Steven Witkoff's incoming Central Park South luxury tower has come under fire again, this time for its use of the EB-5 green card program. The 900-foot tower at 36 Central Park South, which is expected to command asks of up to $13,000 per square foot, is the highest-profile building to take advantage of the immigrant investor program to-date. The Wall Street Journal notes that critics of the project are calling its use of EB-5, which secures green cards for investors in projects that create jobs, a "widespread abuse" of the program. Witkoff, of course, is unfazed, "Those are working-class people who are getting those jobs...EB-5 has been a huge positive for the financing market."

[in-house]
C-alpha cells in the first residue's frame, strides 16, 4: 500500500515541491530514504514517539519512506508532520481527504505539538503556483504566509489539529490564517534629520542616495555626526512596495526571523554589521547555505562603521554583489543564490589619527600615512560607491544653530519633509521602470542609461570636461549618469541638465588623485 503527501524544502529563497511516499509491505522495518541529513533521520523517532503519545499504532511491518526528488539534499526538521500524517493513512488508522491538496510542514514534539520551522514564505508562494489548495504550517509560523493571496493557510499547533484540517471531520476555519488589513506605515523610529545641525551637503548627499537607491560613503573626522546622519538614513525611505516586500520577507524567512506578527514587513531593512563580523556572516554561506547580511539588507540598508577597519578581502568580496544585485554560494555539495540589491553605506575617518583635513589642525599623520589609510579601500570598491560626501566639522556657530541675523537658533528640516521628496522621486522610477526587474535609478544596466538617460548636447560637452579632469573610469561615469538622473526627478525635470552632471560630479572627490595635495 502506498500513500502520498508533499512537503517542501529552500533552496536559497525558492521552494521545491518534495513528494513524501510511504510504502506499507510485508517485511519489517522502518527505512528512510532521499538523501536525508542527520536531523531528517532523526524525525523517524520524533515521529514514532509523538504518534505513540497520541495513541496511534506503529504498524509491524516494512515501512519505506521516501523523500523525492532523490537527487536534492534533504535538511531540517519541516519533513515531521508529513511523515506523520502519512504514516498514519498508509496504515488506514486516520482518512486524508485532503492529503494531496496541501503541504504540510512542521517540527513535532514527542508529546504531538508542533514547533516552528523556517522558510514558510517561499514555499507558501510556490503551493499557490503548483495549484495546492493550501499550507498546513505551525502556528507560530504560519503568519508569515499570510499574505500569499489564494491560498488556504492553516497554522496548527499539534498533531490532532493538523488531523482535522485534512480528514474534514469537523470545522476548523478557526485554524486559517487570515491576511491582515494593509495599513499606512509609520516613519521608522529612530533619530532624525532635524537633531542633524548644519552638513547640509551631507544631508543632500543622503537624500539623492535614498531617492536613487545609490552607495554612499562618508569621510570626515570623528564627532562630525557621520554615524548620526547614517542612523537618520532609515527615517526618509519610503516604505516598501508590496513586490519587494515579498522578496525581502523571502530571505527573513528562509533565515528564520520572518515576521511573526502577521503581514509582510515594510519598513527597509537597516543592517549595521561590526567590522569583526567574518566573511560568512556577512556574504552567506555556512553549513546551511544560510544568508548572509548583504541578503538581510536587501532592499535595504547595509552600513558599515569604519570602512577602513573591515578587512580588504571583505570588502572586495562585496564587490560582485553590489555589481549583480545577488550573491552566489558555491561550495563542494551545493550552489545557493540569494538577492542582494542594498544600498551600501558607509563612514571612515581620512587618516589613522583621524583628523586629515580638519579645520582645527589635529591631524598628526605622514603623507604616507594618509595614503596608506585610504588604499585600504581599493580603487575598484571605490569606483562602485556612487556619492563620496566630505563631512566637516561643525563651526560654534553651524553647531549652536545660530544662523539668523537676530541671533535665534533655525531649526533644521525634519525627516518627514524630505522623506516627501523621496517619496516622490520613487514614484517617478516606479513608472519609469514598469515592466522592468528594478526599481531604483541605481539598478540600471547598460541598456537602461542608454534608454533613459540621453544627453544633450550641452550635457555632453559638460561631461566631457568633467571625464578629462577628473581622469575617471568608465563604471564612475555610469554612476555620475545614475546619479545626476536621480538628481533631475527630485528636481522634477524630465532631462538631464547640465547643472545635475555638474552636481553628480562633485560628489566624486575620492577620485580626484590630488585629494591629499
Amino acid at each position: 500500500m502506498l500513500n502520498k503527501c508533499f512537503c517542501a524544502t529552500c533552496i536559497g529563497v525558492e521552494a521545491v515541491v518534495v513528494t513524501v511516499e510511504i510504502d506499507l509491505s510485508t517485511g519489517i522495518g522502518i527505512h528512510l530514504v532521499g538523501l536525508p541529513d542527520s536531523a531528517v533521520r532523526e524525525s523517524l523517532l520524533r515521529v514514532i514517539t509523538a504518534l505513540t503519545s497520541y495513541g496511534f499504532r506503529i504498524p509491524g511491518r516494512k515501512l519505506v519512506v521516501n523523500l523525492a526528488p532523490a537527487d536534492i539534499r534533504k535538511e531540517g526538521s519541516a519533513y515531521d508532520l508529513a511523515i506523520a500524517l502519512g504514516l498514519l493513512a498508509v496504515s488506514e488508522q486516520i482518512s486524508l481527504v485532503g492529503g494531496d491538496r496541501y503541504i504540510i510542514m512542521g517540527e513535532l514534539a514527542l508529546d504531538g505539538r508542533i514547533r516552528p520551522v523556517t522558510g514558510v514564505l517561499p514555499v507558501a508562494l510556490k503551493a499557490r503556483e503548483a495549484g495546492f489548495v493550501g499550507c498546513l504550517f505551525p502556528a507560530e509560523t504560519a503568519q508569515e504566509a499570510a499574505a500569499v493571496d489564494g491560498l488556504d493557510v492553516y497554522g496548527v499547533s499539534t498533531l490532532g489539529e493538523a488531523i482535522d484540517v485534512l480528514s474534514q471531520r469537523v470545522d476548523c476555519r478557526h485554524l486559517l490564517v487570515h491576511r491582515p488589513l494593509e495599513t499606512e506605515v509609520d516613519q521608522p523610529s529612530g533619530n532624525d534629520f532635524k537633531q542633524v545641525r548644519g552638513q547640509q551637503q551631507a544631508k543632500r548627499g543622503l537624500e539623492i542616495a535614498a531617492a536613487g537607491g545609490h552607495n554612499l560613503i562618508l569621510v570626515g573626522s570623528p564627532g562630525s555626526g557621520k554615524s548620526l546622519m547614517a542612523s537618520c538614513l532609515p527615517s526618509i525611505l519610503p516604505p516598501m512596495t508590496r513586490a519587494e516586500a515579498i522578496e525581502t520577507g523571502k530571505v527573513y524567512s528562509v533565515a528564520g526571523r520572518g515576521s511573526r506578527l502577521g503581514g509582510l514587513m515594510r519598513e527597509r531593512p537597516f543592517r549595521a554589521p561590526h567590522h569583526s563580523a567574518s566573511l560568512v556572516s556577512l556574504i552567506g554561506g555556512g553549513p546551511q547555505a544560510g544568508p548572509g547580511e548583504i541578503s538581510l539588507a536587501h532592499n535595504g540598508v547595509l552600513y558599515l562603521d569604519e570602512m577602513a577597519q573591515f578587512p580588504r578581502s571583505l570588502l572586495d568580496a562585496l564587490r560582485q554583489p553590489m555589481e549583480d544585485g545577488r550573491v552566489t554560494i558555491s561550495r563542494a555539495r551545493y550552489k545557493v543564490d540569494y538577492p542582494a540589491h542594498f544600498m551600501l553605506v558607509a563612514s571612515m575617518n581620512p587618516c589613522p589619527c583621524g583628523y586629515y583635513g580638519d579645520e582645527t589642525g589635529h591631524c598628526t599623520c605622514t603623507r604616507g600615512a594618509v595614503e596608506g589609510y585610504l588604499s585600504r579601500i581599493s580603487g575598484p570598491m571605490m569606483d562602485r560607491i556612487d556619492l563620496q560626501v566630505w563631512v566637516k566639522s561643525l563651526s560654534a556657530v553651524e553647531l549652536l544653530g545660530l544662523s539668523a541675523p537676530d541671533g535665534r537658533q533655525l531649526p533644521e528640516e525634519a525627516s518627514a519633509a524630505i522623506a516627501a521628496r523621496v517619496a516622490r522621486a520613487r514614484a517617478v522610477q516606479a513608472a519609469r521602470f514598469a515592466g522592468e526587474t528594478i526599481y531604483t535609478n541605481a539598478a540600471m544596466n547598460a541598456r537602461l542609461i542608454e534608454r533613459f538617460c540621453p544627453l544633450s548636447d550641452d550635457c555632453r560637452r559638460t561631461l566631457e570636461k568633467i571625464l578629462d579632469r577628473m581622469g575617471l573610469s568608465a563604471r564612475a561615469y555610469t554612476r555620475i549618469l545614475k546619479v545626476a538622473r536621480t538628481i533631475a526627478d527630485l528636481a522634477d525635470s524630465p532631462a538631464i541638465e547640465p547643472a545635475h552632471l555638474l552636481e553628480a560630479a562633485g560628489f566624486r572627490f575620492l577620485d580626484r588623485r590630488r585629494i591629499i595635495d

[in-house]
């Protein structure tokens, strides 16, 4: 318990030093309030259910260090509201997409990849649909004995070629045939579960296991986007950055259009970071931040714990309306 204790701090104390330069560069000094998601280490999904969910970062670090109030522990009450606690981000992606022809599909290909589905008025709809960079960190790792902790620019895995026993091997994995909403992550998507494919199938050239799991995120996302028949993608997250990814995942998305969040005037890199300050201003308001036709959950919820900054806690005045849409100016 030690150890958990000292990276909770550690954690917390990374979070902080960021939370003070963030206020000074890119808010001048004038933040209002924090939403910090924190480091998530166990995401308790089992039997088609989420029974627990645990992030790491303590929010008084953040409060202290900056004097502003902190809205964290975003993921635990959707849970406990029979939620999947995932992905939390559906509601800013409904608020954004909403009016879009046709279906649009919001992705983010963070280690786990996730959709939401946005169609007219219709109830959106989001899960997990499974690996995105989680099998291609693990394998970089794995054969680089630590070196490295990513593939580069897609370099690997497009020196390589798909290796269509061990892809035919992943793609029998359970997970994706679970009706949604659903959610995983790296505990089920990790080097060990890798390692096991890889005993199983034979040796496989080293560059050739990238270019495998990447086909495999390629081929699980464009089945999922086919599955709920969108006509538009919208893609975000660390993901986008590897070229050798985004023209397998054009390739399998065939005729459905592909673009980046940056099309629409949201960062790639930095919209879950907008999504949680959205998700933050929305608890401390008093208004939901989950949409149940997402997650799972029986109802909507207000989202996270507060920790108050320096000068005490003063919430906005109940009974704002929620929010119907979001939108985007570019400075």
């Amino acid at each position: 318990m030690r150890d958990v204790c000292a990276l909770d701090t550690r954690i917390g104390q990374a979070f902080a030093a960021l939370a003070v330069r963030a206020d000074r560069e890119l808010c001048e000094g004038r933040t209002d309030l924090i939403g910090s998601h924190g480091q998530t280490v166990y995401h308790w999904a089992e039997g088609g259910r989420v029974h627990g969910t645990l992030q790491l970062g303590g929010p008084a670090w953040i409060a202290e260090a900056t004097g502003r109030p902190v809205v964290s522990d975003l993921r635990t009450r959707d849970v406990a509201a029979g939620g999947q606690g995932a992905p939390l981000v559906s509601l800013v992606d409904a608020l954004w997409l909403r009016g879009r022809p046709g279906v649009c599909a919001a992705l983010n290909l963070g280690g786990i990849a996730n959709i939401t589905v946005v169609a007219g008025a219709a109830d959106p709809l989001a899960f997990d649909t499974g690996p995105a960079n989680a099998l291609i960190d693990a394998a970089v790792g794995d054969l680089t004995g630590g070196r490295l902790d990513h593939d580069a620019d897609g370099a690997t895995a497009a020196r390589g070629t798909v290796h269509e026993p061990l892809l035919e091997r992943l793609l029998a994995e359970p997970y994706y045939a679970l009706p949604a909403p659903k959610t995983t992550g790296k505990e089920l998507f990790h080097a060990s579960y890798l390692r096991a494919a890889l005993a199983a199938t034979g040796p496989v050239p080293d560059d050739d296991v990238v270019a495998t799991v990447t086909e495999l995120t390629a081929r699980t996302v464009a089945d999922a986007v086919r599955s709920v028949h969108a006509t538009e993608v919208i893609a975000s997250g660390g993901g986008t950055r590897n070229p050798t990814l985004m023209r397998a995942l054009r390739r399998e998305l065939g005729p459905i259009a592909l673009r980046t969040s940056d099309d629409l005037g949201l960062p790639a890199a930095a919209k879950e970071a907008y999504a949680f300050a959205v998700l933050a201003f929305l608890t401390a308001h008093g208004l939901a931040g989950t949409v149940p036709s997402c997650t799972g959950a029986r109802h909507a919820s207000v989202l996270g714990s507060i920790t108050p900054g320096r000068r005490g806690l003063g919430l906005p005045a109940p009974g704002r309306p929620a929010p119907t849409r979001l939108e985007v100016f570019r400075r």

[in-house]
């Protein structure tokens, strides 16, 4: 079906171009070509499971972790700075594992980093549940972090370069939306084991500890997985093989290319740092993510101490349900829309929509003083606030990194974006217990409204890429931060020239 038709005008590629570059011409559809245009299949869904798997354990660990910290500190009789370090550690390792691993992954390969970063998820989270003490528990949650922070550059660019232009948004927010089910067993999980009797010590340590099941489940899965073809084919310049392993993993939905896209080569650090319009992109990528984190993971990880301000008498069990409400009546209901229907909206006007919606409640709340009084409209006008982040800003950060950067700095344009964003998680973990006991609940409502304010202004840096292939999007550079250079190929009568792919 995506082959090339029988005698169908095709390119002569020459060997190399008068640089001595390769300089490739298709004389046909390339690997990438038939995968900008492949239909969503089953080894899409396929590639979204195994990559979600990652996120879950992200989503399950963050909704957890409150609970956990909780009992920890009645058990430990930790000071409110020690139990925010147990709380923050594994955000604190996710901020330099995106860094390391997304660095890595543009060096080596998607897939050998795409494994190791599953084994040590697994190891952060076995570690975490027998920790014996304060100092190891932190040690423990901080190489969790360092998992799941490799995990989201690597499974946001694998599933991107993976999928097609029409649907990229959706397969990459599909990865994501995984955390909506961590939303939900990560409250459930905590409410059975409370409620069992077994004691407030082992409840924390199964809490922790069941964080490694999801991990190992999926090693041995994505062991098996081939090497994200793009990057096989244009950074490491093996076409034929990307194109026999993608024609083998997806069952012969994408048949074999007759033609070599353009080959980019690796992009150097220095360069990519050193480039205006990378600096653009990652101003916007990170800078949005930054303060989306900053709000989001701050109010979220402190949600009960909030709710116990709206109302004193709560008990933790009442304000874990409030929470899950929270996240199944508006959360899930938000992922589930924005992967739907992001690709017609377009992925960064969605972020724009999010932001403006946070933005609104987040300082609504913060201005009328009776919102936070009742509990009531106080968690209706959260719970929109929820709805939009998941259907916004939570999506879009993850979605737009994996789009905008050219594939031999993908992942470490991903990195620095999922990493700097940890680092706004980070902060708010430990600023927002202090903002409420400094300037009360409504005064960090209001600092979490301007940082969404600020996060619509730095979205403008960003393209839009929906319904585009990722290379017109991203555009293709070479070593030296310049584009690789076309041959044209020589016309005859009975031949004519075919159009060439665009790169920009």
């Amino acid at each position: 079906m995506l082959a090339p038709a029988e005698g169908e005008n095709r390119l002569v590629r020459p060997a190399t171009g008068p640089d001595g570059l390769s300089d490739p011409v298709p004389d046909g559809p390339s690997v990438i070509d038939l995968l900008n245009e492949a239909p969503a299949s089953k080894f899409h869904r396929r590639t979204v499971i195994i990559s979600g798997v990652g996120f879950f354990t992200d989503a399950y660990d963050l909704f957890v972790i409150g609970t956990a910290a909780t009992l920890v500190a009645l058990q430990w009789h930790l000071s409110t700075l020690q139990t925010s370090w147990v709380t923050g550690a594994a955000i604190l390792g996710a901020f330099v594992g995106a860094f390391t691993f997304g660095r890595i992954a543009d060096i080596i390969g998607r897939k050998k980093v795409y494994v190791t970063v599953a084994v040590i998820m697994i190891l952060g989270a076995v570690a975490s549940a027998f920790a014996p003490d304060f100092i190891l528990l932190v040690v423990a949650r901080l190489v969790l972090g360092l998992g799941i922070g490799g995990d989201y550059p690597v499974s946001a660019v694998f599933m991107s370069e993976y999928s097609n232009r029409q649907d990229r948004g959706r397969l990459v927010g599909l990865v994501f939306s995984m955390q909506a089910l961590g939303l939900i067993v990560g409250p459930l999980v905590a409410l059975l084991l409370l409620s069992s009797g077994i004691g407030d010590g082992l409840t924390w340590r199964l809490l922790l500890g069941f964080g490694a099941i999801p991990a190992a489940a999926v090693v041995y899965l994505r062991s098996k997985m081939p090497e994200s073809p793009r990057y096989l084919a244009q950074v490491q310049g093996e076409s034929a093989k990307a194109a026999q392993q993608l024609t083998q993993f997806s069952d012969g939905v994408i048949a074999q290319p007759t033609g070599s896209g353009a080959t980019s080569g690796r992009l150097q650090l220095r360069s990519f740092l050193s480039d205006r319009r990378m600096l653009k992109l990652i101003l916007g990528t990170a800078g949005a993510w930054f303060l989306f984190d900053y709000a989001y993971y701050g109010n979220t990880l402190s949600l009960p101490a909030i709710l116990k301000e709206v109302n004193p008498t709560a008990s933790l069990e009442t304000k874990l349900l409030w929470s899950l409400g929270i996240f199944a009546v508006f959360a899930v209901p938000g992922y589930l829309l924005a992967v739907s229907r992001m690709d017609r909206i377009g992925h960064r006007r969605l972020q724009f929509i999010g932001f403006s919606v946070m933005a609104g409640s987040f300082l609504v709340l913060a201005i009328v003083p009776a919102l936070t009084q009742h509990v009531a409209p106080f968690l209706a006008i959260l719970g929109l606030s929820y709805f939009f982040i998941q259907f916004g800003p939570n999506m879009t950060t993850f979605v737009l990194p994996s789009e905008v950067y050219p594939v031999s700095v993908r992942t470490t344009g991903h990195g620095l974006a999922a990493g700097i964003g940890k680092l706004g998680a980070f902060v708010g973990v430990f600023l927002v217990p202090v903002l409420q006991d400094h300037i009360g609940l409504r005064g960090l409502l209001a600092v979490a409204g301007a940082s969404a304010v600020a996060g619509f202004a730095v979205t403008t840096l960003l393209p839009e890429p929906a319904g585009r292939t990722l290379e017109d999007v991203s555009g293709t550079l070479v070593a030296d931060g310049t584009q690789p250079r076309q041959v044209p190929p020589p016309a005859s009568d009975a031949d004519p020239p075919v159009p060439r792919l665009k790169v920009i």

Critics say that the way developers like Witkoff are using the program is a form of gerrymandering. According to the Journal, urban projects like Witkoff's 1 Park Lane fall under a provision that requires the business produced through EB-5 to be located in rural regions or areas with unemployment rates that meet or exceed 150 percent of the national average. This provision allows developers to accept investments in more attainable $500,000 increments rather than the typical $1 million investment.
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